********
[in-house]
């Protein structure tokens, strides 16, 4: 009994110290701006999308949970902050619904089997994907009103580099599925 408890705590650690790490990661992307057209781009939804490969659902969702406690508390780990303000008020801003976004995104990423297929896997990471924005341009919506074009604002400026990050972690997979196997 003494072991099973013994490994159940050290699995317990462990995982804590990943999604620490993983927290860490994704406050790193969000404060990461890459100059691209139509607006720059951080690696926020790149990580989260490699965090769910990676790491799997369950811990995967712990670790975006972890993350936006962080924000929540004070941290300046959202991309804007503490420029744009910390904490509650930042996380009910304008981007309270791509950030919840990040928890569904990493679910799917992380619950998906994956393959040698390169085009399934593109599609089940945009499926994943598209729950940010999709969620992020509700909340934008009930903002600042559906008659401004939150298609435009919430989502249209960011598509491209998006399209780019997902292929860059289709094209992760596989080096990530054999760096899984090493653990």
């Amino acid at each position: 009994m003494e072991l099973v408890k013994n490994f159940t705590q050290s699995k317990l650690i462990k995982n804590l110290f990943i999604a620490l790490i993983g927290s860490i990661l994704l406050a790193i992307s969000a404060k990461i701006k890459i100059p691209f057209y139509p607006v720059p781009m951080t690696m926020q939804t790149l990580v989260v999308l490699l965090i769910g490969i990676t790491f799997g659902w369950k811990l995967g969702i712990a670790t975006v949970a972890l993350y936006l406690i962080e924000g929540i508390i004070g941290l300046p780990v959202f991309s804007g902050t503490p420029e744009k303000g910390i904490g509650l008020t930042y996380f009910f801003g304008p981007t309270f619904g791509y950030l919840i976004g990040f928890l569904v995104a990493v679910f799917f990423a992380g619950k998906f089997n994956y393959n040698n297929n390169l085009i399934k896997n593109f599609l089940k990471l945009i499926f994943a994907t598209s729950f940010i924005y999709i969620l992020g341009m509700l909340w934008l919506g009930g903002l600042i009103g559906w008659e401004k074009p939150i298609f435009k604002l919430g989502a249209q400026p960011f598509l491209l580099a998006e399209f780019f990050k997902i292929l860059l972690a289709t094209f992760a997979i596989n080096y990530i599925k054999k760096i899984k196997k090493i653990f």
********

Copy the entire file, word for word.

[in-house]
């Protein structure tokens, strides 16, 4: 009994110290701006999308949970902050619904089997994907009103580099599925 408890705590650690790490990661992307057209781009939804490969659902969702406690508390780990303000008020801003976004995104990423297929896997990471924005341009919506074009604002400026990050972690997979196997 003494072991099973013994490994159940050290699995317990462990995982804590990943999604620490993983927290860490994704406050790193969000404060990461890459100059691209139509607006720059951080690696926020790149990580989260490699965090769910990676790491799997369950811990995967712990670790975006972890993350936006962080924000929540004070941290300046959202991309804007503490420029744009910390904490509650930042996380009910304008981007309270791509950030919840990040928890569904990493679910799917992380619950998906994956393959040698390169085009399934593109599609089940945009499926994943598209729950940010999709969620992020509700909340934008009930903002600042559906008659401004939150298609435009919430989502249209960011598509491209998006399209780019997902292929860059289709094209992760596989080096990530054999760096899984090493653990």
């Amino acid at each position: 009994m003494e072991l099973v408890k013994n490994f159940t705590q050290s699995k317990l650690i462990k995982n804590l110290f990943i999604a620490l790490i993983g927290s860490i990661l994704l406050a790193i992307s969000a404060k990461i701006k890459i100059p691209f057209y139509p607006v720059p781009m951080t690696m926020q939804t790149l990580v989260v999308l490699l965090i769910g490969i990676t790491f799997g659902w369950k811990l995967g969702i712990a670790t975006v949970a972890l993350y936006l406690i962080e924000g929540i508390i004070g941290l300046p780990v959202f991309s804007g902050t503490p420029e744009k303000g910390i904490g509650l008020t930042y996380f009910f801003g304008p981007t309270f619904g791509y950030l919840i976004g990040f928890l569904v995104a990493v679910f799917f990423a992380g619950k998906f089997n994956y393959n040698n297929n390169l085009i399934k896997n593109f599609l089940k990471l945009i499926f994943a994907t598209s729950f940010i924005y999709i969620l992020g341009m509700l909340w934008l919506g009930g903002l600042i009103g559906w008659e401004k074009p939150i298609f435009k604002l919430g989502a249209q400026p960011f598509l491209l580099a998006e399209f780019f990050k997902i292929l860059l972690a289709t094209f992760a997979i596989n080096y990530i599925k054999k760096i899984k196997k090493i653990f």